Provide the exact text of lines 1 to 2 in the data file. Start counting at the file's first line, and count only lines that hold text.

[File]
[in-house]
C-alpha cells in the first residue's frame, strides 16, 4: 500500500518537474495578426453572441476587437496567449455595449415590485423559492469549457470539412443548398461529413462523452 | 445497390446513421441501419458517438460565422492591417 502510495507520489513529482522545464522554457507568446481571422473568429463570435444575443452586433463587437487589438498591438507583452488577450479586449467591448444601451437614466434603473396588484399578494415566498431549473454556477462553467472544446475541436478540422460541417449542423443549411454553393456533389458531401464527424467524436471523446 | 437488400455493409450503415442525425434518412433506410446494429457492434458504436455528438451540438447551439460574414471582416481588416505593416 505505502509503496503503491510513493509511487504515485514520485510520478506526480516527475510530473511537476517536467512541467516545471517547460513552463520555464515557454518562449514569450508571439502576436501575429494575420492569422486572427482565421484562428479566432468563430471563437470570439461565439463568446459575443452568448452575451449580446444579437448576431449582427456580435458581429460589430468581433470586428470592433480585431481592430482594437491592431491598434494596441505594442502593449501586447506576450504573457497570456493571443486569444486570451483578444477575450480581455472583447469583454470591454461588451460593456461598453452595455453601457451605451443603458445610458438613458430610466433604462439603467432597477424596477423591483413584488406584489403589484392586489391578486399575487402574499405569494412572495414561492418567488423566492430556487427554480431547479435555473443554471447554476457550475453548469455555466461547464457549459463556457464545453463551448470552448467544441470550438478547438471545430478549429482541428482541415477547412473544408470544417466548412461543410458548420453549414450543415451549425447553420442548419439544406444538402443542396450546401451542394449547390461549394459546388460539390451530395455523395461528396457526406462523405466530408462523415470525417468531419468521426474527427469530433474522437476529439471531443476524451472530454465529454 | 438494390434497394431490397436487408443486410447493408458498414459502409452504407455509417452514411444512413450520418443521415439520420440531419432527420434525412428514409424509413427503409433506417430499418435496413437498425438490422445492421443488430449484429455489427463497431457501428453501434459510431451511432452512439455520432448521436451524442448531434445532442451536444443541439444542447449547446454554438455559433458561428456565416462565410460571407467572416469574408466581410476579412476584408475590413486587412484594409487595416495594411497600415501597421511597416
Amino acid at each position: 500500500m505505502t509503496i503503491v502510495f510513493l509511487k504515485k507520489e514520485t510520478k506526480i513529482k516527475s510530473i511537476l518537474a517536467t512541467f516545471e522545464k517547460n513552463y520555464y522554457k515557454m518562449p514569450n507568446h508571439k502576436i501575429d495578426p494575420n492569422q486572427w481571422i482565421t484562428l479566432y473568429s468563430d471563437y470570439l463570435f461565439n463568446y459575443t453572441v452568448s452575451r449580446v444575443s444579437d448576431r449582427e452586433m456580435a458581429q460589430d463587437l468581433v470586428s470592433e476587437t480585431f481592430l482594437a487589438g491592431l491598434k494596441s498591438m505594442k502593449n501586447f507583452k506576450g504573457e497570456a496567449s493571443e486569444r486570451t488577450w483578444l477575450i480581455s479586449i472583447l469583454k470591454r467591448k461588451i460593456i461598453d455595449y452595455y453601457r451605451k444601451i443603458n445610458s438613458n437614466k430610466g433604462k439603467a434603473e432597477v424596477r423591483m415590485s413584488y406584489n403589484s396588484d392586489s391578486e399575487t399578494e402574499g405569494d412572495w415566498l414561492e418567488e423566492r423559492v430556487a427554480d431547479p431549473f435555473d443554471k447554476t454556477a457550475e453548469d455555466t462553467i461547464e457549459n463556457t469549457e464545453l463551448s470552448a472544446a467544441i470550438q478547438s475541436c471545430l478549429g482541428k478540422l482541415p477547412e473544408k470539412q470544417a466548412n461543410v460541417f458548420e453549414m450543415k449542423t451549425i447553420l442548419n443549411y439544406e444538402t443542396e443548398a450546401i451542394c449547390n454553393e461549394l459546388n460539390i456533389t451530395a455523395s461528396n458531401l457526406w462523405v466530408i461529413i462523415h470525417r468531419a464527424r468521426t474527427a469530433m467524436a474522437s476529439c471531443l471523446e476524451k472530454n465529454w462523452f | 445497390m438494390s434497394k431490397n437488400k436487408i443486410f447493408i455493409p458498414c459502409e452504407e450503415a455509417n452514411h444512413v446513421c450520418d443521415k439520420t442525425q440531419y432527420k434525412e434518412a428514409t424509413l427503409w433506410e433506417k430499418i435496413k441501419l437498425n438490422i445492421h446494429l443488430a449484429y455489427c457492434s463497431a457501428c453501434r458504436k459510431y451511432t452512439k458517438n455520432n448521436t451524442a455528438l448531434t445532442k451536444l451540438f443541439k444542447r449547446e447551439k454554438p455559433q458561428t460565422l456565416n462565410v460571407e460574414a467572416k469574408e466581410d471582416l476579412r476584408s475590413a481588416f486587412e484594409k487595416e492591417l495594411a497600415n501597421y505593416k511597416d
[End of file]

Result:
[in-house]
C-alpha cells in the first residue's frame, strides 16, 4: 500500500518537474495578426453572441476587437496567449455595449415590485423559492469549457470539412443548398461529413462523452 | 445497390446513421441501419458517438460565422492591417 502510495507520489513529482522545464522554457507568446481571422473568429463570435444575443452586433463587437487589438498591438507583452488577450479586449467591448444601451437614466434603473396588484399578494415566498431549473454556477462553467472544446475541436478540422460541417449542423443549411454553393456533389458531401464527424467524436471523446 | 437488400455493409450503415442525425434518412433506410446494429457492434458504436455528438451540438447551439460574414471582416481588416505593416 505505502509503496503503491510513493509511487504515485514520485510520478506526480516527475510530473511537476517536467512541467516545471517547460513552463520555464515557454518562449514569450508571439502576436501575429494575420492569422486572427482565421484562428479566432468563430471563437470570439461565439463568446459575443452568448452575451449580446444579437448576431449582427456580435458581429460589430468581433470586428470592433480585431481592430482594437491592431491598434494596441505594442502593449501586447506576450504573457497570456493571443486569444486570451483578444477575450480581455472583447469583454470591454461588451460593456461598453452595455453601457451605451443603458445610458438613458430610466433604462439603467432597477424596477423591483413584488406584489403589484392586489391578486399575487402574499405569494412572495414561492418567488423566492430556487427554480431547479435555473443554471447554476457550475453548469455555466461547464457549459463556457464545453463551448470552448467544441470550438478547438471545430478549429482541428482541415477547412473544408470544417466548412461543410458548420453549414450543415451549425447553420442548419439544406444538402443542396450546401451542394449547390461549394459546388460539390451530395455523395461528396457526406462523405466530408462523415470525417468531419468521426474527427469530433474522437476529439471531443476524451472530454465529454 | 438494390434497394431490397436487408443486410447493408458498414459502409452504407455509417452514411444512413450520418443521415439520420440531419432527420434525412428514409424509413427503409433506417430499418435496413437498425438490422445492421443488430449484429455489427463497431457501428453501434459510431451511432452512439455520432448521436451524442448531434445532442451536444443541439444542447449547446454554438455559433458561428456565416462565410460571407467572416469574408466581410476579412476584408475590413486587412484594409487595416495594411497600415501597421511597416